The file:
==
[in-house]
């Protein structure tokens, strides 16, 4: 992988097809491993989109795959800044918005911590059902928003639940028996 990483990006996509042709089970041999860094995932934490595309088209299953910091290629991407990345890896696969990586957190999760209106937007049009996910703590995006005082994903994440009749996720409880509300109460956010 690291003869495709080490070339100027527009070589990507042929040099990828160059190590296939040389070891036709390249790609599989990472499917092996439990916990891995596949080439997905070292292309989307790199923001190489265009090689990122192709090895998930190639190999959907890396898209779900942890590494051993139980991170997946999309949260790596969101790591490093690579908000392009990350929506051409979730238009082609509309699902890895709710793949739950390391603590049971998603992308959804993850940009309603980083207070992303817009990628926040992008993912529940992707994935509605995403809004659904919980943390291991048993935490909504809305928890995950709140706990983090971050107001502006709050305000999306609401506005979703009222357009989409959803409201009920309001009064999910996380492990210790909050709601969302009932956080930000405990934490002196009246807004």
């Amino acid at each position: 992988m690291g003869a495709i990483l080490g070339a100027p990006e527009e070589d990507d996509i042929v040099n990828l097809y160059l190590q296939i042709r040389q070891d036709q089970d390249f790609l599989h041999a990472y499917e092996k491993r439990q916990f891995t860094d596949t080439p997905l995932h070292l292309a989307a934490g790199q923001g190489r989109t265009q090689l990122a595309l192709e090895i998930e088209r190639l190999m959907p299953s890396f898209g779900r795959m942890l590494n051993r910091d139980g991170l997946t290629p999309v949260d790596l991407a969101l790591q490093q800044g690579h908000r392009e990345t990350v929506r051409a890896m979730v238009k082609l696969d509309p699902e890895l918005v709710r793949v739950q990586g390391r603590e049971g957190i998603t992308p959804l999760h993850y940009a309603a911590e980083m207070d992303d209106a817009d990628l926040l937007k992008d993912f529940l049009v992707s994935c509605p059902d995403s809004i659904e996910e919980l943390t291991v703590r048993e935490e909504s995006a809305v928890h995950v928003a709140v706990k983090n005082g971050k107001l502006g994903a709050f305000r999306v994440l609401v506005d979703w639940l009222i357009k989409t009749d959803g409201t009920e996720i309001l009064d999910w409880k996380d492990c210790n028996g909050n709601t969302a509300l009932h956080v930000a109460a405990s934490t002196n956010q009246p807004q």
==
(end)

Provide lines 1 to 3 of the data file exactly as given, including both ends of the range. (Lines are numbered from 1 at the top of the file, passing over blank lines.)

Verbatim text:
[in-house]
């Protein structure tokens, strides 16, 4: 992988097809491993989109795959800044918005911590059902928003639940028996 990483990006996509042709089970041999860094995932934490595309088209299953910091290629991407990345890896696969990586957190999760209106937007049009996910703590995006005082994903994440009749996720409880509300109460956010 690291003869495709080490070339100027527009070589990507042929040099990828160059190590296939040389070891036709390249790609599989990472499917092996439990916990891995596949080439997905070292292309989307790199923001190489265009090689990122192709090895998930190639190999959907890396898209779900942890590494051993139980991170997946999309949260790596969101790591490093690579908000392009990350929506051409979730238009082609509309699902890895709710793949739950390391603590049971998603992308959804993850940009309603980083207070992303817009990628926040992008993912529940992707994935509605995403809004659904919980943390291991048993935490909504809305928890995950709140706990983090971050107001502006709050305000999306609401506005979703009222357009989409959803409201009920309001009064999910996380492990210790909050709601969302009932956080930000405990934490002196009246807004």
């Amino acid at each position: 992988m690291g003869a495709i990483l080490g070339a100027p990006e527009e070589d990507d996509i042929v040099n990828l097809y160059l190590q296939i042709r040389q070891d036709q089970d390249f790609l599989h041999a990472y499917e092996k491993r439990q916990f891995t860094d596949t080439p997905l995932h070292l292309a989307a934490g790199q923001g190489r989109t265009q090689l990122a595309l192709e090895i998930e088209r190639l190999m959907p299953s890396f898209g779900r795959m942890l590494n051993r910091d139980g991170l997946t290629p999309v949260d790596l991407a969101l790591q490093q800044g690579h908000r392009e990345t990350v929506r051409a890896m979730v238009k082609l696969d509309p699902e890895l918005v709710r793949v739950q990586g390391r603590e049971g957190i998603t992308p959804l999760h993850y940009a309603a911590e980083m207070d992303d209106a817009d990628l926040l937007k992008d993912f529940l049009v992707s994935c509605p059902d995403s809004i659904e996910e919980l943390t291991v703590r048993e935490e909504s995006a809305v928890h995950v928003a709140v706990k983090n005082g971050k107001l502006g994903a709050f305000r999306v994440l609401v506005d979703w639940l009222i357009k989409t009749d959803g409201t009920e996720i309001l009064d999910w409880k996380d492990c210790n028996g909050n709601t969302a509300l009932h956080v930000a109460a405990s934490t002196n956010q009246p807004q």